“Aside from feeling pretty tired driving there and back both days I throughly enjoyed myself. There seemed to be less ‘professional’ creators this year but tbh, the show didn’t really miss as it meant punters had more spare cash to buy small press/independent comics….”
“BICS was fun, but a slightly more low-key affair (I felt) than the last time I went (2007), probably due to the dark times we live in, etc….”
“Bics is over for another year and it was awesome. I sold lots of stuff, made lots of money and met lots of awesome people. My superhero paintings went down an absolute storm and I think I’m going to have commissions coming out of my ears, which isn’t a bad thing!”
“I had a great time, tiring sure, but equally inspiring and energising…”
“We managed to shift some copies of Moronoid which felt good, so we celebrated in style on Saturday night, stumbling upon the coolest and quirkiest little club/bar I’ve been in in years which no doubt we’ll never find again.”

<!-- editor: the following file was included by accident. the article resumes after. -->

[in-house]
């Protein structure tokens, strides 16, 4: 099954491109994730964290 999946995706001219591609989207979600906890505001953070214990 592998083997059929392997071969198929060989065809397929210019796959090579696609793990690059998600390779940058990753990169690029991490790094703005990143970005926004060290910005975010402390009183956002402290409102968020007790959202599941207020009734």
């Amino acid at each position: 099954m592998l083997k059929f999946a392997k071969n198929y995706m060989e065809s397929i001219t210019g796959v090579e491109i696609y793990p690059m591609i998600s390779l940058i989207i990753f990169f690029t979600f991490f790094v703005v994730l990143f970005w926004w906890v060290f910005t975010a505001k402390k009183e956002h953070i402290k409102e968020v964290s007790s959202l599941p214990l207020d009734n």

“As ever, it was really nice to catch up with so many comic friends, old and new. The biggest surprise of the weekend was meeting Alex Bardy from my old fanzine days…”
“As predicted I spent a small fortune on books. I’ll mention in more detail when I’ve read them but the pick of the crop thus far has to be Paul Rainey’s latest. Those of you familiar with the story (well worth catching up with if you aren’t already) of There’s no time like the present will be interested to know that Kelly makes a return. I tried to winkle the ending out of Paul when buying my copies at his table but no dice.”
• Dan Hill
• Tony Lee